In response to public concerns about the quality of distance education, this project will develop a uniform set of assessment protocols for the accreditation of programs and institutions that offer (or seek to inaugurate) Internet-based undergraduate bachelor's degree programs. These protocols will focus primarily upon the educational effectiveness of the general (liberal) education requirements in pre-professional and bachelor's degree programs. A National Advisory Board of distance learning providers and assessment experts will derive suitable accreditation standards. A national coordinating council comprising representatives of the six regional accreditors, several specialized accreditors, and several higher education associations (including CHEA) will evaluate the academic viability of these standards and incorporate them into a coherent distance learning accreditation procedure. Finally, AALE will field test the resulting national accreditation standards and procedures on several distance learning programs.
FY2000 Award: $328,455
Contact: George Lucas, American Academy for Liberal Education, Washington, DC, 410-293-2114, firstname.lastname@example.org
Title: "A National Model for Inter-institutional Postbaccalaureate Distance Education Programs"
Working to launch an inter-institutional post-baccalaureate program in family financial planning, this eight-university alliance will resolve policy issues, organizational and financial problems, and infrastructure barriers, as well as construct a national model for inter-institutional post-baccalaureate distance education programs. Teams of faculty, academic deans, registrars, continuing education directors, graduate deans, and chief financial offices will revamp the policy and practice environment for post-baccalaureate education, simplify inter-institutional partnership arrangements, and provide for academic and fiscal accountability. Two newly developing inter-institutional partnerships will serve as test beds for the transferability of the policies, and team members will serve as collaboration coaches to smooth the way for the development of similar inter-institutional programs inside and outside these institutions.
FY2000 Award: $361,869
Contact: Virginia Moxley, Kansas State University, Manhattan, KS, 785-532-5500, email@example.com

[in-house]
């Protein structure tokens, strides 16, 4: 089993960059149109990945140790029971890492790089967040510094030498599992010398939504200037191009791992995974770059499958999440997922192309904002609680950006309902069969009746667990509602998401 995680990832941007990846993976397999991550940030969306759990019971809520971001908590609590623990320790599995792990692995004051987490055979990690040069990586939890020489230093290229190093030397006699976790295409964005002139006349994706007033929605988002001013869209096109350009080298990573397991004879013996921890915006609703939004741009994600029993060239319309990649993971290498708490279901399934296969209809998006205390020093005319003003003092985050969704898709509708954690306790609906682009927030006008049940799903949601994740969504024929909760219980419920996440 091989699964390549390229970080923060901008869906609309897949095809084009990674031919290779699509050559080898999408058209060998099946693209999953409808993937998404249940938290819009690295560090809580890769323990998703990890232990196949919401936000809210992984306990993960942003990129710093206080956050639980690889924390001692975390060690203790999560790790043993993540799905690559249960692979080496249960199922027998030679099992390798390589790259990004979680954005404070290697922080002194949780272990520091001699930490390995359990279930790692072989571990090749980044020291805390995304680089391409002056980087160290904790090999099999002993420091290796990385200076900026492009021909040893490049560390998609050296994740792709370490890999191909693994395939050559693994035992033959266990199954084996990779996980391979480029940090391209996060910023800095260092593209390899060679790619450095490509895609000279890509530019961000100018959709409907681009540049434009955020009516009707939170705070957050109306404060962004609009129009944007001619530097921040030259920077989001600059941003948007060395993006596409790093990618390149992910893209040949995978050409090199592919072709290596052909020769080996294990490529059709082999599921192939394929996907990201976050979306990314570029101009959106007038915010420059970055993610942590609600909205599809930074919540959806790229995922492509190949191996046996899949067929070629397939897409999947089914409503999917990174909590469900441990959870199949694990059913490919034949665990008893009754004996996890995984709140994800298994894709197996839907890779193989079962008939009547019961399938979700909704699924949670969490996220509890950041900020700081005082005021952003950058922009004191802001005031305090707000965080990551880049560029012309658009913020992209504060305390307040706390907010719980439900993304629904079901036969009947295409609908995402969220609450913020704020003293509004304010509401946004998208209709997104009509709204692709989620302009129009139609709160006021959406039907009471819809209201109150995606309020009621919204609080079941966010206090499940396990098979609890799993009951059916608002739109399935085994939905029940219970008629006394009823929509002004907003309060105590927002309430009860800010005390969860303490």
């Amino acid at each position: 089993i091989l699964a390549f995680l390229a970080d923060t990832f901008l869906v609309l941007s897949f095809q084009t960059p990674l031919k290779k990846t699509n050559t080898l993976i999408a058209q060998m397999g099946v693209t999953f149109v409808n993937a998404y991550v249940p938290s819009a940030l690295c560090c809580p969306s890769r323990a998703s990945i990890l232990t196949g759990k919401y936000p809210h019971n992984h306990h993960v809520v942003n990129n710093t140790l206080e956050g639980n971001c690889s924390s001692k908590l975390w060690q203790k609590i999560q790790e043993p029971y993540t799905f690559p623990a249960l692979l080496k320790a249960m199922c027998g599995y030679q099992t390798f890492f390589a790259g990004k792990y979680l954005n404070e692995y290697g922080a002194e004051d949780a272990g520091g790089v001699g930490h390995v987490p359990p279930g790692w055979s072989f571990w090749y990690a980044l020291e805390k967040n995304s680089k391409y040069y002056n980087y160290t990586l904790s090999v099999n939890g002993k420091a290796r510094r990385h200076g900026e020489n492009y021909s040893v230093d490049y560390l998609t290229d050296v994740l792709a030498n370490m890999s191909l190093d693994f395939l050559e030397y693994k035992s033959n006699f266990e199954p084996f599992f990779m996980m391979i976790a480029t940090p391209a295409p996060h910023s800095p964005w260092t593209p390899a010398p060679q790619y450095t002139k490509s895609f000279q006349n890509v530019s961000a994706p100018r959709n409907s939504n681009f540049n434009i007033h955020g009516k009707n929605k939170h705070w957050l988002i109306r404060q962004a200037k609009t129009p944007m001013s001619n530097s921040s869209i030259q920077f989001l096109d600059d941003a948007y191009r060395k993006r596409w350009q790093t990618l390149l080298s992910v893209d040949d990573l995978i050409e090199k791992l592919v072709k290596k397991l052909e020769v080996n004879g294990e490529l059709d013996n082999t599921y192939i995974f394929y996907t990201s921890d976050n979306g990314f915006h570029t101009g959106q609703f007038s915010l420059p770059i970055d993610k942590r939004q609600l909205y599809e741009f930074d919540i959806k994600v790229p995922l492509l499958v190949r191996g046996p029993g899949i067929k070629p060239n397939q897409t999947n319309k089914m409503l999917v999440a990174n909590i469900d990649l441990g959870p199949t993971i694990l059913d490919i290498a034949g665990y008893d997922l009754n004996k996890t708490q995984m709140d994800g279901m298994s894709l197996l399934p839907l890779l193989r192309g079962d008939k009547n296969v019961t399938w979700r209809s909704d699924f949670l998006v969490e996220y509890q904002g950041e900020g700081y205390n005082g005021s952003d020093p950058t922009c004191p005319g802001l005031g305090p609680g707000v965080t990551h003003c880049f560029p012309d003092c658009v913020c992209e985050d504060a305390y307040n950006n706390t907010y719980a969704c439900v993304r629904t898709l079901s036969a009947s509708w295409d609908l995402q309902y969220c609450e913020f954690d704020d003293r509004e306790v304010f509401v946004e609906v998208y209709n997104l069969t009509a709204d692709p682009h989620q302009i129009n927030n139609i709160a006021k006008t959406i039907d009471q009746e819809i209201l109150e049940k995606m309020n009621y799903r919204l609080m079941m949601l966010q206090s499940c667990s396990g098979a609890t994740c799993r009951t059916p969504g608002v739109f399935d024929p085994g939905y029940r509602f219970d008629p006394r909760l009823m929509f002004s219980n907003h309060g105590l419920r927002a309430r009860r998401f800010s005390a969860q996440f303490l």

Title: "'Reach Out' Project for Migrant Farm Workers and Their Families"
This project creates anytime, anywhere learning opportunities for migrant farm workers and their families by offering online remedial courses, mentoring, career counseling and career training. Web access will be provided at summer camps and corporate sites, which are located on or near UW campuses and nearby food companies, and also at winter base camps in Texas. Training UW campus-wide faculty about migrant culture is a major objective and a critical element to the effectiveness of both the online program and the face-to-face mentoring activities designed to motivate participants. During the project, the Wisconsin model will be scaled up to include migrant workers in other states, as well as Native American populations.
FY2000 Award: $327,572
Contact: Salvador L. Carranza, University of Wisconsin System Administration, Madison, WI, 608-265-9177, firstname.lastname@example.org
Title: "Improving Lives, Improving Public Safety: A Partnership for Inmate Rehabilitation"
Currently, no adult correctional institution permits inmates access to the Internet due to security and public safety concerns. By developing, testing, and implementing technologies that ensure secure transmission of distance learning to prisons and their inmates, this project will open the corrections community to educational opportunities delivered on the Internet. The proposed design of hardware and related software and management protocols is akin to a switch box controlled by prison officials. The Maryland Community College Consortium will deliver courses to several Maryland prisons under the direction of Maryland's Correctional Education Program. To ensure meaningful and stringent testing, a National Formative Evaluation Committee comprised of members from eight other state correction agencies will participate in the design and evaluation of pilot activities and potentially adopt the secure architecture themselves. The Correctional Education Association will develop a best practices guide and market the project nationally.
FY2000 Award: $296,613
Contact: D. Ray Harbert, Correctional Education Program, Maryland State Department of Education, Baltimore, MD 410-767-0455, email@example.com
Title: "e-ABA: Behavior Analysis Autism Training Project"
This project will provide important, "break-through" continuing education to professionals who treat autistic children by teaching practitioners "early intensive behavioral intervention" procedures. This therapy, derived from the field of applied behavior analysis, is one of the few interventions with a significant success rate--50% of autistic children so treated achieve normal intellectual functioning. However, practitioners trained in the technique are in very short supply. An Internet-based distance learning curriculum will be specifically designed to address this shortage of therapists by educating and certifying new practitioners across the country.
FY2000 Award: $351,189
Contact: Charles Hamad, University of Massachusetts Medical School, Waltham, MA, 781-642-0048, CHamad@shriver.org
Title: "BATE: Borderless Access to Training and Education"
This project addresses the needs of a vast, mostly rural geographic region in which working school personnel have no access to local in-service training. New on-line certification programs in school administration and school library/media services will be designed and implemented to address shortages of such personnel in the public schools of five western states: Montana, South Dakota, Nevada, Wyoming and Alaska. Four partner universities will cooperate to develop and deliver courses to in-service teachers and current administrators throughout the region who seek to acquire or upgrade skills in these subject areas.
FY2000 Award: $200,000
Contact: Janis Bruwelheide, Montana State University, Bozeman, MT, 406-994-3261, firstname.lastname@example.org